Five Minute Friday: Visit

We spent two summers in Bristol where the minister’s wife was born.

Each time, as the end of the school year approached, the minister would ask at dinner one night, “What will the kids do this summer?”

“Play, hang out around here,” the minister’s wife would respond.

The minister’s face would convulse, his voice become harsh, “This summer can’t be like last year. They did absolutely nothing. The boys wouldn’t mow the lawn unless I stood over them.”

bristol - scary bridge“We could visit my aunt in Bristol,” the minister’s wife would suggest. “She’d love to have us. You could join us for a week or two whenever you can get away.”

The minister would grumble about the cost of airfare, the ensuing weeks would be filled with his voice warning us to be on our best behaviour and not embarrass him, and a few weeks later, seven or eight sleepy kids would debark in England.

Though I’ve always loved England, I feared parts of Bristol. There was a huge, high bridge where we often picnicked that terrified me. I just knew it would fall on me. While the other children ran about and explored, I would sit with my back to the bridge, nervously looking over my shoulder to make certain it hadn’t begun to crumble.

9 West 57th StYears later when I went to live in New York, the dread fear that building would tumble on me kept me looking down so I wouldn’t the giants hulking over me. I detested 57th Street between 5th and 6th because I was certain the building at 9 West 57th Street would slide down and crush me as I walked past.

Finally, I learned I had a form of agoraphobia, I fear wide open spaces and things that tower above me. Knowing has helped a bit but given a choice, I avoid things that might come tumbling down and crush me even if everyone says they’re safe.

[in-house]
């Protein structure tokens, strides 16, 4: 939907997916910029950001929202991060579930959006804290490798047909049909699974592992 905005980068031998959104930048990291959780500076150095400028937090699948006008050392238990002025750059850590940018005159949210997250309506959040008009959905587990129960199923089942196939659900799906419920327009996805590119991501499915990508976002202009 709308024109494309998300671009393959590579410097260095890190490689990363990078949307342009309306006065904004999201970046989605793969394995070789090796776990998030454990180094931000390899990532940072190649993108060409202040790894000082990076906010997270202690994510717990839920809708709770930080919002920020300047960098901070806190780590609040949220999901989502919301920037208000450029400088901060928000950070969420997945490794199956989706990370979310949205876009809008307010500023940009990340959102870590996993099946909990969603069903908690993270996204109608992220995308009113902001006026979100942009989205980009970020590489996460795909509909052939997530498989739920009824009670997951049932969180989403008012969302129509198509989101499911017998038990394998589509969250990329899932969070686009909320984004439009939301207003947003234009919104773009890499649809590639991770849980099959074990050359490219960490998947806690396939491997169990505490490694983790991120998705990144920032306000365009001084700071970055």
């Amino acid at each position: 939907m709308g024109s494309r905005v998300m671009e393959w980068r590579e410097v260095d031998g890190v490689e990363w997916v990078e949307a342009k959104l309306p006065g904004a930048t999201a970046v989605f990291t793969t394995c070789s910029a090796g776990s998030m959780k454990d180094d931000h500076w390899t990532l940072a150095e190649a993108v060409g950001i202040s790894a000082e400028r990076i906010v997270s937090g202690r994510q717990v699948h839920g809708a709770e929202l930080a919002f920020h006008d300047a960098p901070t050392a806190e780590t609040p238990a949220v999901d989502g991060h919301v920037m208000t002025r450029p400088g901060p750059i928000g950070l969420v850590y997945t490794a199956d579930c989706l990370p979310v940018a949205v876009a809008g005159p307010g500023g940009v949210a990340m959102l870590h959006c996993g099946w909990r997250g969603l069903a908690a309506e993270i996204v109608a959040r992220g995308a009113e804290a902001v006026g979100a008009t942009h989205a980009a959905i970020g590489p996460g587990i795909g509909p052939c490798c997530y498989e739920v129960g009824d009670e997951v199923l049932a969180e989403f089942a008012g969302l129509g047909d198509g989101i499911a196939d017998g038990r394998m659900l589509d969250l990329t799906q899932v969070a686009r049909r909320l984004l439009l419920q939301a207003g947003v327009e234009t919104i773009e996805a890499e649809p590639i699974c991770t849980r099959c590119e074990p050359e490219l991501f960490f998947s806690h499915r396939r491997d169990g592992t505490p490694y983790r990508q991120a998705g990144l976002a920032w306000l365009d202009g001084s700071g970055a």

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Every Friday,100s of bloggers set a timer, write for 5 minutes, and then publish the results. We don’t edit or engulf ourselves in concerns about whether our writing is worthy to be seen. We expose our incomplete, unpolished thoughts and words to each other and our readers. Kate Motaung’s, at  Heading Home, provides the prompt on Thursday evening. We all link our posts there and tweet them with the hashtag #FMFParty. Join us.

Comments

    1. You’re welcome. Until my therapist explained the range of agoraphobia, I thought it was limited to fear of crowds. Whereas I don’t like crowds, I’m not filled with terror when I find myself in one. But wide open spaces and tall structures over my head still frighten me. And I worked in the World Trade Center! Once inside, I was fine. But going into the building was always terrifying.

Tell me what you think. Thanks.

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